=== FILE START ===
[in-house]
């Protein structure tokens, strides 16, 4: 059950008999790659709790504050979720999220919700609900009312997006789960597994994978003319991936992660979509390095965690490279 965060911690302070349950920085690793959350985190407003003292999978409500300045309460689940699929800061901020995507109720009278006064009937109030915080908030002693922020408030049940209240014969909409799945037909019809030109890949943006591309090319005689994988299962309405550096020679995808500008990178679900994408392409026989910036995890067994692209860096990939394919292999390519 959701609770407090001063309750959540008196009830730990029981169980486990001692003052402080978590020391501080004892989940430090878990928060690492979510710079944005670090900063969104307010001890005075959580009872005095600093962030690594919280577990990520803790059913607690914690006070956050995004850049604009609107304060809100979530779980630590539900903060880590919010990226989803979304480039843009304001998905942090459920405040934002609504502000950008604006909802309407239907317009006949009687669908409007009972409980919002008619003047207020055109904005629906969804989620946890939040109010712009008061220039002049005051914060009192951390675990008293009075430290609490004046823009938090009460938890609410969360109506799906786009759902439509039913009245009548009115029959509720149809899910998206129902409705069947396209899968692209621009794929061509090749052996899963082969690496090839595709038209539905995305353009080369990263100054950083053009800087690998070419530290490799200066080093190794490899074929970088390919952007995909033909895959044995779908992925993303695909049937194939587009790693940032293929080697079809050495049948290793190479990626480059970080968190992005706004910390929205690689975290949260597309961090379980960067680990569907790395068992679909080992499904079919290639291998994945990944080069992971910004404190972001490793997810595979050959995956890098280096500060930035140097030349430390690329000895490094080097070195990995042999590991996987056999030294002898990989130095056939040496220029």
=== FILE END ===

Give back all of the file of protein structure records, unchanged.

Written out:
[in-house]
């Protein structure tokens, strides 16, 4: 059950008999790659709790504050979720999220919700609900009312997006789960597994994978003319991936992660979509390095965690490279 965060911690302070349950920085690793959350985190407003003292999978409500300045309460689940699929800061901020995507109720009278006064009937109030915080908030002693922020408030049940209240014969909409799945037909019809030109890949943006591309090319005689994988299962309405550096020679995808500008990178679900994408392409026989910036995890067994692209860096990939394919292999390519 959701609770407090001063309750959540008196009830730990029981169980486990001692003052402080978590020391501080004892989940430090878990928060690492979510710079944005670090900063969104307010001890005075959580009872005095600093962030690594919280577990990520803790059913607690914690006070956050995004850049604009609107304060809100979530779980630590539900903060880590919010990226989803979304480039843009304001998905942090459920405040934002609504502000950008604006909802309407239907317009006949009687669908409007009972409980919002008619003047207020055109904005629906969804989620946890939040109010712009008061220039002049005051914060009192951390675990008293009075430290609490004046823009938090009460938890609410969360109506799906786009759902439509039913009245009548009115029959509720149809899910998206129902409705069947396209899968692209621009794929061509090749052996899963082969690496090839595709038209539905995305353009080369990263100054950083053009800087690998070419530290490799200066080093190794490899074929970088390919952007995909033909895959044995779908992925993303695909049937194939587009790693940032293929080697079809050495049948290793190479990626480059970080968190992005706004910390929205690689975290949260597309961090379980960067680990569907790395068992679909080992499904079919290639291998994945990944080069992971910004404190972001490793997810595979050959995956890098280096500060930035140097030349430390690329000895490094080097070195990995042999590991996987056999030294002898990989130095056939040496220029």